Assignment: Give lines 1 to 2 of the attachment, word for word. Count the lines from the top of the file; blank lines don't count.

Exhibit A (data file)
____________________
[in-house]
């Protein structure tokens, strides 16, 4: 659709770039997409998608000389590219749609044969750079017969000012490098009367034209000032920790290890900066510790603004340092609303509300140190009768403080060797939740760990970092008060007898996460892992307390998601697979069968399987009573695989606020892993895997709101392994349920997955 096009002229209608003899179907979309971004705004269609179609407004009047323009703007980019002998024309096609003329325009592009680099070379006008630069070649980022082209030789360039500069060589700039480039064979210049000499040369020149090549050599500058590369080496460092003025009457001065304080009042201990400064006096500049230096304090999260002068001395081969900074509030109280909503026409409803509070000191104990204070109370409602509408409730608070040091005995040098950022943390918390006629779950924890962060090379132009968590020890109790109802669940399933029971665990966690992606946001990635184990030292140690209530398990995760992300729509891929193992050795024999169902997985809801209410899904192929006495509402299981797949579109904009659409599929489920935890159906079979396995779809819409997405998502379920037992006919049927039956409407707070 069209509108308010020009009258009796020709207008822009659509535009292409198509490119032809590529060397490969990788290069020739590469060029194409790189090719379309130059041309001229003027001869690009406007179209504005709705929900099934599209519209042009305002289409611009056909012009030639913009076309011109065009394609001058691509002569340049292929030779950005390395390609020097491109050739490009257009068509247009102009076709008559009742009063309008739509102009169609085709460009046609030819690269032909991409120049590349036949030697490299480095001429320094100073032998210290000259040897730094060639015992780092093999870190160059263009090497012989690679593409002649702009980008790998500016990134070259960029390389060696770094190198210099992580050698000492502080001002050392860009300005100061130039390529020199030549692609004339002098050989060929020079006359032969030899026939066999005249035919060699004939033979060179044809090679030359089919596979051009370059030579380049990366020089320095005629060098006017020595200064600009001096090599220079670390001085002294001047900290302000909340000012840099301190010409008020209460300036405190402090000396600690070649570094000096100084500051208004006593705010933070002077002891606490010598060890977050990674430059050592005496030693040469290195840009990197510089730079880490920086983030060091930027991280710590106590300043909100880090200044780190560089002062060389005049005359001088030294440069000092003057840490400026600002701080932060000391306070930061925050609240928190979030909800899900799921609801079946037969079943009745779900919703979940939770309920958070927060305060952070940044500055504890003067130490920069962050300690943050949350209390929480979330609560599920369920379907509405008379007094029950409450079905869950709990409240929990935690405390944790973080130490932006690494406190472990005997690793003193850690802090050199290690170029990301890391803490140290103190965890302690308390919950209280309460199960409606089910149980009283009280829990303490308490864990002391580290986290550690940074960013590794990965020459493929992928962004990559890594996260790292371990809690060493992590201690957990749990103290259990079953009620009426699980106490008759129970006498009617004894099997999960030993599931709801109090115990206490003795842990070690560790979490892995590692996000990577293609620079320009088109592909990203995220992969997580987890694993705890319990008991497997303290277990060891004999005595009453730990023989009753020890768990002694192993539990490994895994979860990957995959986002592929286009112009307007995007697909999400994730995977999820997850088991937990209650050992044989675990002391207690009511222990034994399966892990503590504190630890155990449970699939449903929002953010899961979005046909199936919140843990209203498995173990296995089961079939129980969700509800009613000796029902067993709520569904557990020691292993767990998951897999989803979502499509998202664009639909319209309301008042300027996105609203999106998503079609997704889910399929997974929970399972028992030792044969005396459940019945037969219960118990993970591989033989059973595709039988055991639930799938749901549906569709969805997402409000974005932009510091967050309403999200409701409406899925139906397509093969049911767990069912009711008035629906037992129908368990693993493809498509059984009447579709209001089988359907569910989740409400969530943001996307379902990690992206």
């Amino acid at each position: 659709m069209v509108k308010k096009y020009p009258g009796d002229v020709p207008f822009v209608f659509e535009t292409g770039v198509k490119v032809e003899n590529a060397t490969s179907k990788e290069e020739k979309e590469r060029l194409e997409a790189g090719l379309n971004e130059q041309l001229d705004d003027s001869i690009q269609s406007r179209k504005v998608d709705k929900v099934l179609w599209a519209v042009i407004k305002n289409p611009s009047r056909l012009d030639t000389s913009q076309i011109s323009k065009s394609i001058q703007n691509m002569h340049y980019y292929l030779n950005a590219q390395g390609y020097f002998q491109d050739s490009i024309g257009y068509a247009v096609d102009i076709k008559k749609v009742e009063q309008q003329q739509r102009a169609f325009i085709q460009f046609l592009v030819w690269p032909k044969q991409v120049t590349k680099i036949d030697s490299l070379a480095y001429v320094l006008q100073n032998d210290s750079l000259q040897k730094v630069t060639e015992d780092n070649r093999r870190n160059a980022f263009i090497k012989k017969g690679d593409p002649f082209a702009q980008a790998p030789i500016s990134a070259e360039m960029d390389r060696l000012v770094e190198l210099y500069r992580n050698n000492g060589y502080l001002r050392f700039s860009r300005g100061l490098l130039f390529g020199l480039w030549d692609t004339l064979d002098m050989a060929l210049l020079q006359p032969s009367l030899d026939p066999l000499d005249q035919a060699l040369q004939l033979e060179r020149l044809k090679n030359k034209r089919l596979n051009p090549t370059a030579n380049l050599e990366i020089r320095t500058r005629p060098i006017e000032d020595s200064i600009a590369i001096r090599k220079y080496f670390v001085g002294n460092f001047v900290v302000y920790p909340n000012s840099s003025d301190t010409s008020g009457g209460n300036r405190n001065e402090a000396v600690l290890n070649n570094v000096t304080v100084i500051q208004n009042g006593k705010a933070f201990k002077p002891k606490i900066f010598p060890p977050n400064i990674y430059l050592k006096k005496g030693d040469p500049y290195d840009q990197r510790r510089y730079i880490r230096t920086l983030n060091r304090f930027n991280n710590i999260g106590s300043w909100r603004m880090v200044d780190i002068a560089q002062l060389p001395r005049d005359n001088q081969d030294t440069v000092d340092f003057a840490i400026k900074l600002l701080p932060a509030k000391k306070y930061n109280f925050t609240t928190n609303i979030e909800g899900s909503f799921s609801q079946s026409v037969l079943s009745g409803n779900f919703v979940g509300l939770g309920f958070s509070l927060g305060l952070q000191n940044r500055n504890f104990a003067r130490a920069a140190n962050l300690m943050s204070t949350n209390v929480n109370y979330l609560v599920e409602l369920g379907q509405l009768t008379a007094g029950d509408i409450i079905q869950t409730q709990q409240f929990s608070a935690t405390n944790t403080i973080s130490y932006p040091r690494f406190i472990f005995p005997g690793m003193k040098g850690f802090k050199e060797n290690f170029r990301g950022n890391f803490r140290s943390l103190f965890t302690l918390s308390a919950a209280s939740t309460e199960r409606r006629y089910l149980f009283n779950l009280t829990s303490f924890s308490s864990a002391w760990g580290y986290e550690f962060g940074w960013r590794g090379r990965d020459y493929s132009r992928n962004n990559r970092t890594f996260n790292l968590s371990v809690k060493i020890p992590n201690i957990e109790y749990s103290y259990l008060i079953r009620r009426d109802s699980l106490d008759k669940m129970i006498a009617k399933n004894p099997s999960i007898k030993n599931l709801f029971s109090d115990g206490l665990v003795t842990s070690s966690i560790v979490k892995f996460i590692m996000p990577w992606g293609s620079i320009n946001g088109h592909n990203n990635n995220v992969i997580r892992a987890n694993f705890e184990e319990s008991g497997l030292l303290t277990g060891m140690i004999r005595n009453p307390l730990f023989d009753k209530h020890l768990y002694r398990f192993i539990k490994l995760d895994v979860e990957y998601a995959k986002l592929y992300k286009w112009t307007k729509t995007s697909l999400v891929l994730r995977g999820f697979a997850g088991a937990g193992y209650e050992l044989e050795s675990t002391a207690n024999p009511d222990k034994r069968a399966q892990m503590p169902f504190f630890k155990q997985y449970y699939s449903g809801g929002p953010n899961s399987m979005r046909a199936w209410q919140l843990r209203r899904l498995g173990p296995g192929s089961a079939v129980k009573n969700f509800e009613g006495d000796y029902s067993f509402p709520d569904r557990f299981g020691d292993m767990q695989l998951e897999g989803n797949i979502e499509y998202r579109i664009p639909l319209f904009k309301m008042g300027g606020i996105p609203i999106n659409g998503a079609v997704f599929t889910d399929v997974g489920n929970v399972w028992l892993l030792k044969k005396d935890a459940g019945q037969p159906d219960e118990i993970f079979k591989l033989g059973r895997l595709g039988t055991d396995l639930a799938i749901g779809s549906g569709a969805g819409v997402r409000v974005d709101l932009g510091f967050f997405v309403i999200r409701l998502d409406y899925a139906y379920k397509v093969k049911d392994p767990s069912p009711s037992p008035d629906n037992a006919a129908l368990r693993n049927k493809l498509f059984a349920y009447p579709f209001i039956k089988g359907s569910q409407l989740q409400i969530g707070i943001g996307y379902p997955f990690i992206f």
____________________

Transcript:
[in-house]
């Protein structure tokens, strides 16, 4: 659709770039997409998608000389590219749609044969750079017969000012490098009367034209000032920790290890900066510790603004340092609303509300140190009768403080060797939740760990970092008060007898996460892992307390998601697979069968399987009573695989606020892993895997709101392994349920997955 096009002229209608003899179907979309971004705004269609179609407004009047323009703007980019002998024309096609003329325009592009680099070379006008630069070649980022082209030789360039500069060589700039480039064979210049000499040369020149090549050599500058590369080496460092003025009457001065304080009042201990400064006096500049230096304090999260002068001395081969900074509030109280909503026409409803509070000191104990204070109370409602509408409730608070040091005995040098950022943390918390006629779950924890962060090379132009968590020890109790109802669940399933029971665990966690992606946001990635184990030292140690209530398990995760992300729509891929193992050795024999169902997985809801209410899904192929006495509402299981797949579109904009659409599929489920935890159906079979396995779809819409997405998502379920037992006919049927039956409407707070 069209509108308010020009009258009796020709207008822009659509535009292409198509490119032809590529060397490969990788290069020739590469060029194409790189090719379309130059041309001229003027001869690009406007179209504005709705929900099934599209519209042009305002289409611009056909012009030639913009076309011109065009394609001058691509002569340049292929030779950005390395390609020097491109050739490009257009068509247009102009076709008559009742009063309008739509102009169609085709460009046609030819690269032909991409120049590349036949030697490299480095001429320094100073032998210290000259040897730094060639015992780092093999870190160059263009090497012989690679593409002649702009980008790998500016990134070259960029390389060696770094190198210099992580050698000492502080001002050392860009300005100061130039390529020199030549692609004339002098050989060929020079006359032969030899026939066999005249035919060699004939033979060179044809090679030359089919596979051009370059030579380049990366020089320095005629060098006017020595200064600009001096090599220079670390001085002294001047900290302000909340000012840099301190010409008020209460300036405190402090000396600690070649570094000096100084500051208004006593705010933070002077002891606490010598060890977050990674430059050592005496030693040469290195840009990197510089730079880490920086983030060091930027991280710590106590300043909100880090200044780190560089002062060389005049005359001088030294440069000092003057840490400026600002701080932060000391306070930061925050609240928190979030909800899900799921609801079946037969079943009745779900919703979940939770309920958070927060305060952070940044500055504890003067130490920069962050300690943050949350209390929480979330609560599920369920379907509405008379007094029950409450079905869950709990409240929990935690405390944790973080130490932006690494406190472990005997690793003193850690802090050199290690170029990301890391803490140290103190965890302690308390919950209280309460199960409606089910149980009283009280829990303490308490864990002391580290986290550690940074960013590794990965020459493929992928962004990559890594996260790292371990809690060493992590201690957990749990103290259990079953009620009426699980106490008759129970006498009617004894099997999960030993599931709801109090115990206490003795842990070690560790979490892995590692996000990577293609620079320009088109592909990203995220992969997580987890694993705890319990008991497997303290277990060891004999005595009453730990023989009753020890768990002694192993539990490994895994979860990957995959986002592929286009112009307007995007697909999400994730995977999820997850088991937990209650050992044989675990002391207690009511222990034994399966892990503590504190630890155990449970699939449903929002953010899961979005046909199936919140843990209203498995173990296995089961079939129980969700509800009613000796029902067993709520569904557990020691292993767990998951897999989803979502499509998202664009639909319209309301008042300027996105609203999106998503079609997704889910399929997974929970399972028992030792044969005396459940019945037969219960118990993970591989033989059973595709039988055991639930799938749901549906569709969805997402409000974005932009510091967050309403999200409701409406899925139906397509093969049911767990069912009711008035629906037992129908368990693993493809498509059984009447579709209001089988359907569910989740409400969530943001996307379902990690992206």